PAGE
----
The simple answer, Yes. Both can be distinguished by Value, good debt is associated with the growth of wealth and value, whereas bad debt is associated with depreciating value. The consequence of both has an impact on buying power and economic freedom. 

Although it is possible to live a debt free life unfortunately, for many people it is not always feasible, considering all the external factors such as inflation, economic growth etc… these are beyond one’s control. 

Most people do not have access to cash to buy important items that they really need. Therefore, resorting to buying on credit becomes the only means to afford accessing these items.

Firstly, one needs to ask the key question. What will this debt do for me? 

This requires a deeper understanding of the process behind your decision to take out any debt. Whether you seek to improve your quality of life -what is called a developmental debt. You still need to engage your mind by doing research and empowering yourself with knowledge on the options that are available. It is not enough to just say buying a house on credit is a good debt. 

The scenario below will give you some guidance on how to engage your mind when it comes to debt.

Sipho is 30, he is looking to buy a property for an investment whilst staying at his family home. Based on his research considering his income and affordability, he is looking at a property to the value of R650 000. He has done his research and believes that he has a solid understanding of the property market. He then identifies a property that will give him the desired outcome in terms of rental income and future property prices in the area. However, the property that he is looking for requires a 10% deposit of the property purchase price, to be paid to the buyers trust  in order to secure the property.

At this stage he has only saved R40 000, which he intends to pay towards conveyancing fees and bond registration. All what Sipho needs is R650 000. However, he does not have that amount of cash available, even the 10% (R65 000) deposit that is required. He will use debt to buy this property. 

These are Sipho's thought processes

  • The main goal is to raise capital through a property investment that will give him returns that outperforms inflation within 10 years. Through property price appreciation, the equity, (difference between buying price and selling price) will get him the desired capital.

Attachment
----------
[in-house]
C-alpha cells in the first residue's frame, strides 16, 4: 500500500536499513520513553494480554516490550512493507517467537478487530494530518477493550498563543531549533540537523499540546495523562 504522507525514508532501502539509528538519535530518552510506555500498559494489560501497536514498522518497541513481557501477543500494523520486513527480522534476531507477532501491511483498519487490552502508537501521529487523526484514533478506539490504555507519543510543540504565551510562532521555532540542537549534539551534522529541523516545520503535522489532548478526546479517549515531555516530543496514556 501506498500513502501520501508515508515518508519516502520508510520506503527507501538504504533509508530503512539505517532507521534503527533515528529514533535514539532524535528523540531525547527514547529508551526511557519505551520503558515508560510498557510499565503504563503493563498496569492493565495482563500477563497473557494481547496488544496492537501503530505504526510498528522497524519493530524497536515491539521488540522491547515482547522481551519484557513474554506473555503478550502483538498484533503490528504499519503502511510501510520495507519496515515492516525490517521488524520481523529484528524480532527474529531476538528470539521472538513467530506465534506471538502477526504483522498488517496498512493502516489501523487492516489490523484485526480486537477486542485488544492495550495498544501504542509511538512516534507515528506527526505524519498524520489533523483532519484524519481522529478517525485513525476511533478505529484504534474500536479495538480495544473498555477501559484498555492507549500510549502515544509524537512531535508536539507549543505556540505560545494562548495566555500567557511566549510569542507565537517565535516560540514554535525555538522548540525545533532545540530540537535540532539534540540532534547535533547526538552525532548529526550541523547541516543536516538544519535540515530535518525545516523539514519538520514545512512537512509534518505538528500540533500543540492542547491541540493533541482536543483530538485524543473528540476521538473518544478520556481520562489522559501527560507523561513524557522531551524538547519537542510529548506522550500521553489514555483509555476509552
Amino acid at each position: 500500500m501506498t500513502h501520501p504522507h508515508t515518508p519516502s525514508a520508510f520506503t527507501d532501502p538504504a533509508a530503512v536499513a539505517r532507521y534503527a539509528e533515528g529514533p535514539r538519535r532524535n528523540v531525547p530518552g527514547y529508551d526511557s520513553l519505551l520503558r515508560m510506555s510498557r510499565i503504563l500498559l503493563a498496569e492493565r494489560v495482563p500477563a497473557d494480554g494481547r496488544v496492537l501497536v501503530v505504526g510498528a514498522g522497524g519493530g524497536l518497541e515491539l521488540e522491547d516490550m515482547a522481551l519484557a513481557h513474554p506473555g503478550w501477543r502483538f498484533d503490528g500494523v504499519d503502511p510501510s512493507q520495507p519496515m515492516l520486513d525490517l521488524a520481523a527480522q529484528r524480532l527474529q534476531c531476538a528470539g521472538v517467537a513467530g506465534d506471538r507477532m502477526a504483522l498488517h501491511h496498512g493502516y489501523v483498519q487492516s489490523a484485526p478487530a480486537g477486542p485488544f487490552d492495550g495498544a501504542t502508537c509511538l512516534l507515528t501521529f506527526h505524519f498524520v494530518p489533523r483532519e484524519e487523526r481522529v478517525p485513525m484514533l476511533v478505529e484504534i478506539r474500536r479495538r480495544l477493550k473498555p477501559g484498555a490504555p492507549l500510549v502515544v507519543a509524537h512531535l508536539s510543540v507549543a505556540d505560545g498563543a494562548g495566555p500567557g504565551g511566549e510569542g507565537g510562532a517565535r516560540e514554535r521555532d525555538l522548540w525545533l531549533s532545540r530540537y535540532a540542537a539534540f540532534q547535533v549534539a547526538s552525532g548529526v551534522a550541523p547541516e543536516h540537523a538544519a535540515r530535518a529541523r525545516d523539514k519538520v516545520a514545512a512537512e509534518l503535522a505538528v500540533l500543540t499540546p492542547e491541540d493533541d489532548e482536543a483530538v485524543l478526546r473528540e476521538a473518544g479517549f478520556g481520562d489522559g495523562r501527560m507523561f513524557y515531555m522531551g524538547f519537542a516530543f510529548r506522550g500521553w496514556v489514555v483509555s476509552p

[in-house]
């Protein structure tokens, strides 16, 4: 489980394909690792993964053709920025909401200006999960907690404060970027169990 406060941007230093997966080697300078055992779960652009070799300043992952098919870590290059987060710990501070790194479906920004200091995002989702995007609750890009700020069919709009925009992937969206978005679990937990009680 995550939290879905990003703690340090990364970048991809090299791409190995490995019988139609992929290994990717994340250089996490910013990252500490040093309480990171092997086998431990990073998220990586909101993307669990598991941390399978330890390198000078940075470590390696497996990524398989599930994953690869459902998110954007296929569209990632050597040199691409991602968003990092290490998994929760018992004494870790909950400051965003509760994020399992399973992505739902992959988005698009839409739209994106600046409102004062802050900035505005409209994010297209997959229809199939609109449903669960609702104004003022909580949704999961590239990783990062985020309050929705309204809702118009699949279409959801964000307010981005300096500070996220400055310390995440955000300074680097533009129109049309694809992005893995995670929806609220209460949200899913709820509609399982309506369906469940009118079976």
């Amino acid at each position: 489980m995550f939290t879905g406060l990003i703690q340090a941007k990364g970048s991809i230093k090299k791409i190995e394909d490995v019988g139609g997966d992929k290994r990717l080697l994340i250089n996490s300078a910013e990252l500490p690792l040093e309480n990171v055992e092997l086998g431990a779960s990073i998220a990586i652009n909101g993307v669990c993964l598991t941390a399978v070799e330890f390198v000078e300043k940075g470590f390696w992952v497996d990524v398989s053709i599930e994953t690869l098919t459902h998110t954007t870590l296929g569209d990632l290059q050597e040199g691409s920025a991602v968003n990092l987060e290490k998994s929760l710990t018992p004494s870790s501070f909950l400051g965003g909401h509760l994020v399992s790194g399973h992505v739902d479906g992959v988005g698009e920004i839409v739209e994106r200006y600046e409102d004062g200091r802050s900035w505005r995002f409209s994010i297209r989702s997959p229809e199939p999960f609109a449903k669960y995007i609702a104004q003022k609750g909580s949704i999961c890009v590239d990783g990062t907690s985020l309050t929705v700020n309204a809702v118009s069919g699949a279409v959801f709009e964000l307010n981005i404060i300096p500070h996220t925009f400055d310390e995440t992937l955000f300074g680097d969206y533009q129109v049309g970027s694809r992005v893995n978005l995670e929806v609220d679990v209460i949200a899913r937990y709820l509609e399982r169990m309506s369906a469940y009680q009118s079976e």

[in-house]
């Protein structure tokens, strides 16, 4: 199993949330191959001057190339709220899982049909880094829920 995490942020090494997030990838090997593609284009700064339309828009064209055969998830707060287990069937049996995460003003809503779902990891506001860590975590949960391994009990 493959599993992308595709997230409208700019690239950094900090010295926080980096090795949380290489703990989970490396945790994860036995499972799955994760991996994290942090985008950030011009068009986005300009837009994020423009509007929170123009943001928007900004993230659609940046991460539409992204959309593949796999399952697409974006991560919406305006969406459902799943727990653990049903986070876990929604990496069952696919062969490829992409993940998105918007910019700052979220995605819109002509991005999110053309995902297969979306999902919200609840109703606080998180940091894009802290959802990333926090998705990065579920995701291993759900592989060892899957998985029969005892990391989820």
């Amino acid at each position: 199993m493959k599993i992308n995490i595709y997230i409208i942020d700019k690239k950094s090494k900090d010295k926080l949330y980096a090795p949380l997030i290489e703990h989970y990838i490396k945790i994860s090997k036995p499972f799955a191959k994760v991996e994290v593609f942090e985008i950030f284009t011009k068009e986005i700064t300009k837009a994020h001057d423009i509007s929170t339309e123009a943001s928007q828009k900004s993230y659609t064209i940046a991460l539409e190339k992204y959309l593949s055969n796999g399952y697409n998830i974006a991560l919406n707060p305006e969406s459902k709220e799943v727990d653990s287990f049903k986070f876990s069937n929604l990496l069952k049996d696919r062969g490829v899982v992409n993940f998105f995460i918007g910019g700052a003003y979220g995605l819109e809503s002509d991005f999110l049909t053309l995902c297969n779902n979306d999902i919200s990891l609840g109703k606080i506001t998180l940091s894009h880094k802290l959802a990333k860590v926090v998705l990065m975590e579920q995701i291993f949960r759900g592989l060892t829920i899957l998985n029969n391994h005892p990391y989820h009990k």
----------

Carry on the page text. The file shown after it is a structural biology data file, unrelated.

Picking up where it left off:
• He is asking himself if he were to invest his R40 000 elsewhere, will he still get the desired outcome?
  • Before he decides, he consulted with his financial adviser to get some alternative investment. After considering the different options and all the factors such as the risks in the residential property markets which could affect the price movements and what he may receive at the end of his investment term. They finally agree that he must consider buying the property.
  • This will be a buy- to- let property, and the rental income will be used to pay for the bond repayments.
  •  Sipho will reduce his yearly tax liability by deducting expenses incurred during the rental of the property from his taxable rental income. Click here to see which expenses can be deducted on renting out a property. 
  • Sipho is planning to sell the property as soon as the market value increases and he makes the desired profit.

Securing debt

It is evident that Sipho has and continues to do a lot of research before he commits to a decision. He has been disciplined to reduce his debt and closed some accounts as this has improved his credit profile and the ability to negotiate for a better interest rate. 

There are several options available in the market for Sipho to access the deposit. Learn more about the deposit options.  The options available will largely consider his credit profile.  Watch the video below to understand what credit profiling is.

After carefully considering all the quotations on capital and interest rates repayments on the debts. He can determine whether the debt is beneficial for him or burdensome.

If you were to ask Sipho the question, is this a bad or good debt? The answer will depend on his affordability to service the debt and the amount of money that this debt will give him at the end of 10 years.  

Finally, this question on debt does not need a blanket approach because there is no right or wrong. Instead, we need to focus on exploring a series of possibilities to guide your decision-making process when you take out any debt.